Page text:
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Patrick Norman Dwter Vs. Harriet Mary Cecilia Dwyer and anr. - Court Judgment

LegalCrystal Citation
CourtAllahabad
Decided On
Judge
Reported inAIR1922All243; 66Ind.Cas.494
AppellantPatrick Norman Dwter
RespondentHarriet Mary Cecilia Dwyer and anr.
Excerpt:
costs - matrimonial cases-christians--husband liable for wife's costs in any event. - - we can only hope that the parties, in spite of the miserable charges that they have made against one another, will take the learned judges' advice. there is one respect in which the learned judge, it is perhaps well to mention, has departed from the ordinary rule......even although a wife's detence fails, or her counter-charges break down, or she has been proved guilty of adultery, the husband has to pay her costs. this was not acase in which the judge should have ordered each party to pay their own costs. the policy of the matrimonial law in england and it is the same among the christians in india, has always demanded that the husband shall be responsible for his wife's costs. indeed, the usual practice in every husband's petition is to require him to deposit a sum for the wife's costs before the petition is allowed to proceed. the reason for that is obvious. the husband has the control of the purse-strings and it may often happen, if he is not ordered to provide security for the wife's costs, that he may secure a decree in an undefended case,.....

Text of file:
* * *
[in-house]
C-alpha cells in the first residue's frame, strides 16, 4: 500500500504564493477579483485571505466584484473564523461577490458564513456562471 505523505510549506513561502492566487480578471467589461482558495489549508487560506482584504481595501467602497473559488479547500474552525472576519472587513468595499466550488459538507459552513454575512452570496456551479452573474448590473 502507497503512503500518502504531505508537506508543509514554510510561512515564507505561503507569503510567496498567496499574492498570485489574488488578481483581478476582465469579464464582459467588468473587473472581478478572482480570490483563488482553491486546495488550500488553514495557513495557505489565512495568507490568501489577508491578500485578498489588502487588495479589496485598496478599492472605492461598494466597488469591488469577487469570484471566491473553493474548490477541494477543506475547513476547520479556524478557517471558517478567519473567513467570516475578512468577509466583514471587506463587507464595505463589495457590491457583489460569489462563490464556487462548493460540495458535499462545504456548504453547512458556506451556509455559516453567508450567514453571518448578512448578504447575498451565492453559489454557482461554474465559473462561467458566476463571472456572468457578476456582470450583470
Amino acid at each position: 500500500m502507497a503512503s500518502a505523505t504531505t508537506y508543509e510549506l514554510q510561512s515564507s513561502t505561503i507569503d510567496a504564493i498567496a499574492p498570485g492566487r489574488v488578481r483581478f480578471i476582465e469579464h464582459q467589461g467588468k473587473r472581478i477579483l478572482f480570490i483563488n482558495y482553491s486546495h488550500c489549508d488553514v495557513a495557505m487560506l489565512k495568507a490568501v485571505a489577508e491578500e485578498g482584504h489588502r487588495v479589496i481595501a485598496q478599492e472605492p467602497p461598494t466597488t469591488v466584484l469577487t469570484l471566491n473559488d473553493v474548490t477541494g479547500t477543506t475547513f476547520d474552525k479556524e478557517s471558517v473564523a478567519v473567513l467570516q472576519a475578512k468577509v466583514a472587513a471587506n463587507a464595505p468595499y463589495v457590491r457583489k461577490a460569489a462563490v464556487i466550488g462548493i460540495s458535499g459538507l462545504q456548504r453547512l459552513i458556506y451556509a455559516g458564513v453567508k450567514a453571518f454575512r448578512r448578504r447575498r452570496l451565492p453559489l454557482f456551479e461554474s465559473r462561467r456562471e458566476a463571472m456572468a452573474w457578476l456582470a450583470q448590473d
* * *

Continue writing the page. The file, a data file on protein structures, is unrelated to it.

Judgment:

1. This is a hopeless appeal. We can only hope that the parties, in spite of the miserable charges that they have made against one another, will take the learned Judges' advice. There is one respect in which the learned Judge, it is perhaps well to mention, has departed from the ordinary rule. There is no cross-objection and, therefore, we cannot alter his order, but he should have realised that the regular rule, to which there is practically no exception, is, that even although a wife's detence fails, or her counter-charges break down, or she has been proved guilty of adultery, the husband has to pay her costs. This was not acase in which the Judge should have ordered each party to pay their own costs. The policy of the Matrimonial Law in England and it is the same among the Christians in India, has always demanded that the husband shall be responsible for his wife's costs. Indeed, the usual practice in every husband's petition is to require him to deposit a sum for the wife's costs before the petition is allowed to proceed. The reason for that is obvious. The husband has the control of the purse-strings and it may often happen, if he is not ordered to provide security for the wife's costs, that he may secure a decree in an undefended case, because the wife had no, money to defend her honour. The appeal must be dismissed with costs including fees on the higher scale.


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